Tuesday, 4 July 2017


The link between passing off & provenance - Guest Post

Darren Margo
Afro-Corne is delighted to receive this handy synopsis on recent case law on passing off from the desks of Darren Margo and Natalie Hill of Margo Attorneys. In this post the authors pick up on the recent Supreme Court of Appeal judgment in South Africa in Herbal Zone v Infitech Technologies which covers that situation where an ex distributor turns competitor, and what is then required to stop that business selling products bearing the same name. It is also a reminder on the importance of registering a trade mark. Read on:

Natalie Hill
There have been a number of cases recently dealing with “passing off”, being Global Vitality v Enzyme Process Africa (2015), Pioneer Foods v Bothaville Milling (2014) and Herbal Zone v Infitech Technologies (2017). In each of these cases, the court has dealt with the requirements that need to be satisfied in establishing a successful claim of passing off. These remain unchanged in the latest series of 3 judgments: the successful applicant must show that he has a reputation in the goods and/or services, that the Respondent has misrepresented to the public that its goods and/or services are the same as those of the Applicant and that due to this misrepresentation, the Applicant has suffered damages.

In both the Enzyme and Pioneer Foods cases, the court found that the Appellants had sufficiently proved that they had a reputation in their various products. However, in the Herbal Zone case before the Supreme Court of Appeal (SCA), the Appellant was not successful – it is an interesting exercise to explore why. To be frank, however, the Herbal Zone judgment was coloured more by the paucity of evidence than it was by any issue relevant to passing off – but where that judgment does present something new and interesting is in the issue of provenance, as we explore below.

In the Herbal Zone case, two issues were dealt with, namely passing off and defamation. For purposes of this article we will deal only with the matter of passing off. In a nutshell, the Appellant argued that the Respondent was guilty of passing off its product PHYTO ANDRO FOR HIM – a herbal supplement. The Respondent had originally been a distributor for the Appellant of the product in question, but this relationship came to an end in 2014 whereupon the Respondent decided to import and distribute a similar product itself and market it under the same name. The evidence that was led by the Appellant created some confusion as to which company held the rights and goodwill in the product. Several players were involved in a confusing, veritable rabbit warren of intersecting rights and allegations. To complicate matters further, neither of the parties had attempted to register the trade mark PHYTO ANDRO FOR HIM before this matter went to court. It appears that only once the relationship had soured between the parties did they both attempt to register the trade mark. [This issue, of which party can lay claim validly to the trade mark, now lies before the Trade Marks Office Tribunal]. Before the SCA, neither party could lay claim to the reputation vested in the trade mark because neither party had proprietorship of the trade mark. As a result, the court then had to look at the issue of provenance. In other words, which company is the primary source of the products in question?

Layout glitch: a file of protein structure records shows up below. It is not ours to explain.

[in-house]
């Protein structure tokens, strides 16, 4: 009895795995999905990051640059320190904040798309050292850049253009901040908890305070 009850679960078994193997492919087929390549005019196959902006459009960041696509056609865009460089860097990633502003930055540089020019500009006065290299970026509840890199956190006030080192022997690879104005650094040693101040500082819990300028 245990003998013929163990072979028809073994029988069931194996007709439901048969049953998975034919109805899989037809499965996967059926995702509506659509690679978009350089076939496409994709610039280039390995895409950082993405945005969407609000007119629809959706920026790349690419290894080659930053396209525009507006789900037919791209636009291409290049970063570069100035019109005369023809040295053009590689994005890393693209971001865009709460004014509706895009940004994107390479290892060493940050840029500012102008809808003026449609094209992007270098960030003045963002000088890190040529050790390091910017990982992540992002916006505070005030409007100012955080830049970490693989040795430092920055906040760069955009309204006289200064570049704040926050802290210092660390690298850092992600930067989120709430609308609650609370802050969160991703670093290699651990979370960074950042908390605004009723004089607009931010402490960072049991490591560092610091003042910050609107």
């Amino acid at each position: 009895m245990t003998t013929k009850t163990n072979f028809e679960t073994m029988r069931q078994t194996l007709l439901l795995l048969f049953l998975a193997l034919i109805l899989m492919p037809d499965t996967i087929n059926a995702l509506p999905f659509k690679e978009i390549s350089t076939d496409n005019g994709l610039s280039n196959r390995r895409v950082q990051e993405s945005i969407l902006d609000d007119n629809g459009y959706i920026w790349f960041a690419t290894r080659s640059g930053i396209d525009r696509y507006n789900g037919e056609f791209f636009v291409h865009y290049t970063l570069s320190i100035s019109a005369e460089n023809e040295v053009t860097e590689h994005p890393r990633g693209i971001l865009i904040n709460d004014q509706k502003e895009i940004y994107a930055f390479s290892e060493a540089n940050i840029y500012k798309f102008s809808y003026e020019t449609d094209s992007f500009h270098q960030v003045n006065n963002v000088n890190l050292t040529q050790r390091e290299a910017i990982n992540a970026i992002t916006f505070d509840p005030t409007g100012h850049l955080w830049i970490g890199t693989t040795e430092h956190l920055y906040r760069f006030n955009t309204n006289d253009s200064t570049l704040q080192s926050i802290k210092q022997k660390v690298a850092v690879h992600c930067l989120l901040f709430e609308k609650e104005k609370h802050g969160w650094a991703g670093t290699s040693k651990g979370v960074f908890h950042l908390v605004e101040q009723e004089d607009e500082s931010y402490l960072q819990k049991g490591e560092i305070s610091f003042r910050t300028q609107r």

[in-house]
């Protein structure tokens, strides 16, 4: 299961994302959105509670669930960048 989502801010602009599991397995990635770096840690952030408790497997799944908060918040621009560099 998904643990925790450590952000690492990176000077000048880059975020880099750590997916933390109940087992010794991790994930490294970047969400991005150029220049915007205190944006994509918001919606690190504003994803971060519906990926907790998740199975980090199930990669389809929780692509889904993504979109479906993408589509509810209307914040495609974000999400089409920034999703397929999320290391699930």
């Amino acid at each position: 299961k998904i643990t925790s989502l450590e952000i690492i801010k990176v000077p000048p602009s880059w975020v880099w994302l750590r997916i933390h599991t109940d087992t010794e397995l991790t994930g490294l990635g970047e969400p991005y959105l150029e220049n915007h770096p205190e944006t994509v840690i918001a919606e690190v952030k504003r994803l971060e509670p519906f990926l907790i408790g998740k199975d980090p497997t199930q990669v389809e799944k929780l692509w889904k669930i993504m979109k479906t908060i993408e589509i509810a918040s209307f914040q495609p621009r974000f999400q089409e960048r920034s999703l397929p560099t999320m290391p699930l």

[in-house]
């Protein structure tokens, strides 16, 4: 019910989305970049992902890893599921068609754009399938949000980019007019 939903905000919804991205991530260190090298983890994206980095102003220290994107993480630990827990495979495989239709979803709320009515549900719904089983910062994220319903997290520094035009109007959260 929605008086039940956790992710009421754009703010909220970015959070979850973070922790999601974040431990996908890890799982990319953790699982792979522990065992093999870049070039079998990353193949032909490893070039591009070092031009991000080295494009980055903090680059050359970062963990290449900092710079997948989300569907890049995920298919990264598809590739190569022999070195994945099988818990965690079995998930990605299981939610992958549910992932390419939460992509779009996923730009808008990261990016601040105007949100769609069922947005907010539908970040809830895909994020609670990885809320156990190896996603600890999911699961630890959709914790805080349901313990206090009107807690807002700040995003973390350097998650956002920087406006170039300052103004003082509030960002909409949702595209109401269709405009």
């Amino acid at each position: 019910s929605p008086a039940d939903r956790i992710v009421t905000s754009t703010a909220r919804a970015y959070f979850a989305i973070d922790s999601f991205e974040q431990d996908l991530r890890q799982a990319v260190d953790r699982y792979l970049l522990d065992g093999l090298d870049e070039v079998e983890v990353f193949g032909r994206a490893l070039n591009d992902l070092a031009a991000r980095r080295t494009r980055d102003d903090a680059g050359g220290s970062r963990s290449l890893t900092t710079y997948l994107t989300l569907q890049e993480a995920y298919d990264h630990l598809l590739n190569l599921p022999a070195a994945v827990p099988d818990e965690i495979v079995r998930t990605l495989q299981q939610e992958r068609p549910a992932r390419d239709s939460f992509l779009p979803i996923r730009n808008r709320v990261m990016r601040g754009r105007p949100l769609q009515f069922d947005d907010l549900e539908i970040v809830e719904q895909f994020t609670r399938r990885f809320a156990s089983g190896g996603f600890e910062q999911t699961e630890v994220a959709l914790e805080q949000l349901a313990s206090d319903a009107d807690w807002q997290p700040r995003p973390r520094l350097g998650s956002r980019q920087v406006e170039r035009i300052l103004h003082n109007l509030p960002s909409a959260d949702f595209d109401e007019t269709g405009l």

This was the second critical issue that had to be dealt with by the SCA. It deduced from the evidence that the goodwill in the product vested in Herbal Zone International as this company is ultimately where the product originated. To summarise the detail: while one of the Appellants was able to demonstrate that he was the proprietor of another of the Appellants, he could not demonstrate, on the evidence, that the Appellants had built-up goodwill and a reputation in the product. Accordingly, the first hurdle to proving passing off could not be overcome – and the matter ended there.   

The important element to be crystallised from the Herbal Zone judgement is how the courts may rely on the issue of provenance when deciding on the matter of reputation. This places tremendous pressure on the Applicant, if it does not have proprietorship of the trade mark relating to the goods and/or services in question, to show that it has a clear and direct link to those goods and/or services by way of being the source or origin of those goods and/or services. Finally, on this point, it was very interesting to note that the SCA cited, with approval, the view expressed by Webster & Page that, in some circumstances, a person who is not the proprietor of certain goods can still acquire a reputation as indicating that they emanate from him: in which case the goodwill adhering to that name or get-up will vest in him (typically: a distributor of those goods).
Handy indeed, thanks Darren & Natalie




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